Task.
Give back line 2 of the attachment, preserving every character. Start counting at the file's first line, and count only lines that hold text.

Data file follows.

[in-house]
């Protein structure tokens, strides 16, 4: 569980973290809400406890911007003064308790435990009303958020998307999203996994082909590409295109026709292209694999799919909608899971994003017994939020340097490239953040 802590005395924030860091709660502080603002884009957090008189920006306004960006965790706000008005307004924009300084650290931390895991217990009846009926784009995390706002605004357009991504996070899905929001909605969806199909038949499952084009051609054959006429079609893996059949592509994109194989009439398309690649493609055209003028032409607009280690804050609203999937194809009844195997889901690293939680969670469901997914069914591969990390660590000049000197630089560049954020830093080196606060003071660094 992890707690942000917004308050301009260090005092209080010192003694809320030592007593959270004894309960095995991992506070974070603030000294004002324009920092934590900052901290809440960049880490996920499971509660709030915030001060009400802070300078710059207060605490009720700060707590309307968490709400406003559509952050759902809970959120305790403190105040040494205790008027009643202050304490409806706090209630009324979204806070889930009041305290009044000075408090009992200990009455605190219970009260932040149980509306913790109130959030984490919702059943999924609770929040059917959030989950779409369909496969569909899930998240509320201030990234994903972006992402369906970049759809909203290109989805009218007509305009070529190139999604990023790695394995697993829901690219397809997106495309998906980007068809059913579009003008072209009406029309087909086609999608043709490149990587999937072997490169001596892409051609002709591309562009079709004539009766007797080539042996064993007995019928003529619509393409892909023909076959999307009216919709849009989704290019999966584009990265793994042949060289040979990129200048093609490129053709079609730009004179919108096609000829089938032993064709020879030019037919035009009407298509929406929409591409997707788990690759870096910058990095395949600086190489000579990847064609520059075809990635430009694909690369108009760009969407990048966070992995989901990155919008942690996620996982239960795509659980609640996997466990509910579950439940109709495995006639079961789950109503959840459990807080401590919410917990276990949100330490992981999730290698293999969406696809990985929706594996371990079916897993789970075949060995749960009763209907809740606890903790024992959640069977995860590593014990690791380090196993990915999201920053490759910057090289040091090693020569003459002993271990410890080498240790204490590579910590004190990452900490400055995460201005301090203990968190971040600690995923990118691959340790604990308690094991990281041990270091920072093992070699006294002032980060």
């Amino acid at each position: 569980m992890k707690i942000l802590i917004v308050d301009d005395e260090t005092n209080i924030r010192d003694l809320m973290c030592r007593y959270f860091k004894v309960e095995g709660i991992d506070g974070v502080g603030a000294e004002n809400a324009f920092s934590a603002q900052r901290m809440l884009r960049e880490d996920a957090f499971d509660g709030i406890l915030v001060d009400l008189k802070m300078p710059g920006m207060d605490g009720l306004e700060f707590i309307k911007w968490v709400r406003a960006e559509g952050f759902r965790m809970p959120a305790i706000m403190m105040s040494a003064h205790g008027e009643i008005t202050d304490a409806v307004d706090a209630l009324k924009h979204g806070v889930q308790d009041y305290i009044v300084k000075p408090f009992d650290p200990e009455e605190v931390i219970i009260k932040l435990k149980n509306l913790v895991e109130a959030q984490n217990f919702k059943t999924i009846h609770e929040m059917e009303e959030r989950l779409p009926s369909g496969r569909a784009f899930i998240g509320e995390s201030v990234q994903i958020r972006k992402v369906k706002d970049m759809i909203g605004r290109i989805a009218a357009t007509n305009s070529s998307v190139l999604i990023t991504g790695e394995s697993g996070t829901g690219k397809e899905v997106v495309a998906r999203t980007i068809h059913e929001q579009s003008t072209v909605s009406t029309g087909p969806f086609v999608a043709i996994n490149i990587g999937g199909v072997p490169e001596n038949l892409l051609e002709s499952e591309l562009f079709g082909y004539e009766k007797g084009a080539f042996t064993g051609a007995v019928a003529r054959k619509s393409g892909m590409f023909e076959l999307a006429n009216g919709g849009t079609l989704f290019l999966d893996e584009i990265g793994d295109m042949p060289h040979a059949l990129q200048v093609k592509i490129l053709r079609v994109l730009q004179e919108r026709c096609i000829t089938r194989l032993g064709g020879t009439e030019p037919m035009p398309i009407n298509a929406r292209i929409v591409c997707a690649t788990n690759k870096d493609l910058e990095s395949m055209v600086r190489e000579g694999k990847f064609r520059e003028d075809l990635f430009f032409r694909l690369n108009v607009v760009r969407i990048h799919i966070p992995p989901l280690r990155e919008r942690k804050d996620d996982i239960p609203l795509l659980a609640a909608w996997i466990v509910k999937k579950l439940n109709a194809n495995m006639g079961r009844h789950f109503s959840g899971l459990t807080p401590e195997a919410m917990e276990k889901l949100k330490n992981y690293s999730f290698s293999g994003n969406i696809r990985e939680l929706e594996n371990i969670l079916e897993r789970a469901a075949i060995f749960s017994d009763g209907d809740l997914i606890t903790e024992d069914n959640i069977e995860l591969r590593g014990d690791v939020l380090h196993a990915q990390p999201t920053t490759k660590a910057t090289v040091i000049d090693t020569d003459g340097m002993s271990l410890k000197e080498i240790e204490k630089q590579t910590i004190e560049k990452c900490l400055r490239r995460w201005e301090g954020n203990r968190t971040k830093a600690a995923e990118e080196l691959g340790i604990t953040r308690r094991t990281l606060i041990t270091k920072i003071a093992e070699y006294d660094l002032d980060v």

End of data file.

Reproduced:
């Protein structure tokens, strides 16, 4: 569980973290809400406890911007003064308790435990009303958020998307999203996994082909590409295109026709292209694999799919909608899971994003017994939020340097490239953040 802590005395924030860091709660502080603002884009957090008189920006306004960006965790706000008005307004924009300084650290931390895991217990009846009926784009995390706002605004357009991504996070899905929001909605969806199909038949499952084009051609054959006429079609893996059949592509994109194989009439398309690649493609055209003028032409607009280690804050609203999937194809009844195997889901690293939680969670469901997914069914591969990390660590000049000197630089560049954020830093080196606060003071660094 992890707690942000917004308050301009260090005092209080010192003694809320030592007593959270004894309960095995991992506070974070603030000294004002324009920092934590900052901290809440960049880490996920499971509660709030915030001060009400802070300078710059207060605490009720700060707590309307968490709400406003559509952050759902809970959120305790403190105040040494205790008027009643202050304490409806706090209630009324979204806070889930009041305290009044000075408090009992200990009455605190219970009260932040149980509306913790109130959030984490919702059943999924609770929040059917959030989950779409369909496969569909899930998240509320201030990234994903972006992402369906970049759809909203290109989805009218007509305009070529190139999604990023790695394995697993829901690219397809997106495309998906980007068809059913579009003008072209009406029309087909086609999608043709490149990587999937072997490169001596892409051609002709591309562009079709004539009766007797080539042996064993007995019928003529619509393409892909023909076959999307009216919709849009989704290019999966584009990265793994042949060289040979990129200048093609490129053709079609730009004179919108096609000829089938032993064709020879030019037919035009009407298509929406929409591409997707788990690759870096910058990095395949600086190489000579990847064609520059075809990635430009694909690369108009760009969407990048966070992995989901990155919008942690996620996982239960795509659980609640996997466990509910579950439940109709495995006639079961789950109503959840459990807080401590919410917990276990949100330490992981999730290698293999969406696809990985929706594996371990079916897993789970075949060995749960009763209907809740606890903790024992959640069977995860590593014990690791380090196993990915999201920053490759910057090289040091090693020569003459002993271990410890080498240790204490590579910590004190990452900490400055995460201005301090203990968190971040600690995923990118691959340790604990308690094991990281041990270091920072093992070699006294002032980060």